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Candy-flavored tobacco
State officials are seeking $3 million in federal stimulus money to snuff out candy-flavored chewing tobacco and cigars that critics say are aimed at youths.

Lawmakers on Thursday morning rejected a plan to use $3 million in federal stimulus funding to restrict the sale of candy-flavored tobacco products that critics say are aimed at youths.

The Legislature's Joint Finance Committee voted to send the request back to the state Department of Health Services.

The department had proposed to use the money to fund a statewide campaign to persuade local communities around Wisconsin to ban sales of products like cherry-flavored chaw.

A state official said the backdoor approach could eventually lead to a statewide prohibition just as local bans on smoking in bars and restaurants led to the statewide ban taking effect in July. But one Republican lawmaker said the idea makes a mockery of the federal stimulus bill's primary goal of creating jobs.

"This has nothing whatsoever to do with job creation," said Rep. Phil Montgomery, R-Ashwaubenon, who pledged to oppose the proposal.

Health Services spokesman Seth Boffeli said the proposal would improve people's health and save money on health care costs from diseases linked to tobacco.

"This candy-flavored smokeless tobacco is being marketed directly at kids in junior high and high school," Boffeli said.

New tobacco products range from mango-flavored cigars and apple snuff to snus packets, which are similar to tiny teabags filled with tobacco that users place in their mouth, and "dissolving" tobacco that can be put in candies similar to mints.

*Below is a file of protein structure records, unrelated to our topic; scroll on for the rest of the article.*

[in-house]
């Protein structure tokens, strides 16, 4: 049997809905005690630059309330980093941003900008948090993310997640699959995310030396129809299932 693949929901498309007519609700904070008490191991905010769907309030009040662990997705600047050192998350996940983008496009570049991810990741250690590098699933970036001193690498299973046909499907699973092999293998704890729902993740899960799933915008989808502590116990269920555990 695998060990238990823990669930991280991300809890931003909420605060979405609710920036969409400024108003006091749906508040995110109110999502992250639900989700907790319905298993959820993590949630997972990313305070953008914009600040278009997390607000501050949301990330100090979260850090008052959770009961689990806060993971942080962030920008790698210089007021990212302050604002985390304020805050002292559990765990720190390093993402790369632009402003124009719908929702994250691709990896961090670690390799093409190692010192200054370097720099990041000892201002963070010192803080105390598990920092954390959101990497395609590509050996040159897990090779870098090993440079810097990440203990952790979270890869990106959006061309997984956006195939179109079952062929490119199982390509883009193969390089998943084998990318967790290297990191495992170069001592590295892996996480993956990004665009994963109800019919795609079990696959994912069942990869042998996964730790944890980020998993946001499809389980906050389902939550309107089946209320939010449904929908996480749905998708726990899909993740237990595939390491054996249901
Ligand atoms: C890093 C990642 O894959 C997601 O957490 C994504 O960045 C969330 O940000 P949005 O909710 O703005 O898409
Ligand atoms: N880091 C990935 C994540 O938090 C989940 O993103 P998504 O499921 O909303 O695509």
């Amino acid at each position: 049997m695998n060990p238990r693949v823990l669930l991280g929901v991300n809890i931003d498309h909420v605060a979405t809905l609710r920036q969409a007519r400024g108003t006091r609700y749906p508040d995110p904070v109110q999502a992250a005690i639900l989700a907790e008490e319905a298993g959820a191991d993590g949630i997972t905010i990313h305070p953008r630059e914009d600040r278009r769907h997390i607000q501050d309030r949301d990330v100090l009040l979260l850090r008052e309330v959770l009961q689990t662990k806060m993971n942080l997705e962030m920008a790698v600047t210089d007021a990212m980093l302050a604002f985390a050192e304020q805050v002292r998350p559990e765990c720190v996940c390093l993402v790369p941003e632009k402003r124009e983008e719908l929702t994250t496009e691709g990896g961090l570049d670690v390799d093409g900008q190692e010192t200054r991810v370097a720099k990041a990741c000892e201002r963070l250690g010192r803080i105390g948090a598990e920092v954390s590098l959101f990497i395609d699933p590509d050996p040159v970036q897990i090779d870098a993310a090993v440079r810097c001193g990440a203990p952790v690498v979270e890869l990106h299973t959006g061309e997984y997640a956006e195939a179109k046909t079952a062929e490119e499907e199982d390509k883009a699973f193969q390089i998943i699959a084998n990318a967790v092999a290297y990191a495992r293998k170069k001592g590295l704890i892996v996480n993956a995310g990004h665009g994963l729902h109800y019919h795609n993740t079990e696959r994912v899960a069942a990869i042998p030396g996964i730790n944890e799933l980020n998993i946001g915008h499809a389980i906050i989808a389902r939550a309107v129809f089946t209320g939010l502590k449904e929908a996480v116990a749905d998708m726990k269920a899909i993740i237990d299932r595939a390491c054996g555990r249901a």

"Most parents I've talked to had no idea most of (these products) existed," Maureen Busalacchi, executive director of Smokefree Wisconsin, said. "It's important that teachers, coaches, mentors of kids all know what is out there and intervene early."

The U.S. Food and Drug Administration reports that in 2004 a study found that 22.8 percent of 17-year-old smokers reported using flavored cigarettes over the past month - compared to just 6.7 percent of smokers over the age of 25.

A federal law signed by President Obama in June bans the sale of candy- and fruit-flavored cigarettes but doesn't extend that prohibition to other tobacco products. New York City passed a ban on most other flavored tobacco products in October.

Boffeli acknowledged that lawmakers could simply pass a statewide ban on flavored tobacco if there is support for it but said it was better to build that support first.

Montgomery said that any ban on flavored products was best left to the federal government and that the state shouldn't be paying groups to influence local governments or public opinion.

Busalacchi, whose group won't receive money from the grant, said she believed any campaign would focus on informing the community, not direct lobbying of leaders.

Bill Phelps, a spokesman for Altria Group, which owns Phillip Morris USA and U.S. Smokeless Tobacco, said federal law preempts local governments such as New York City from passing their own bans.

"When you ban a product like this, it can have a significant effect on local businesses," Phelps said.

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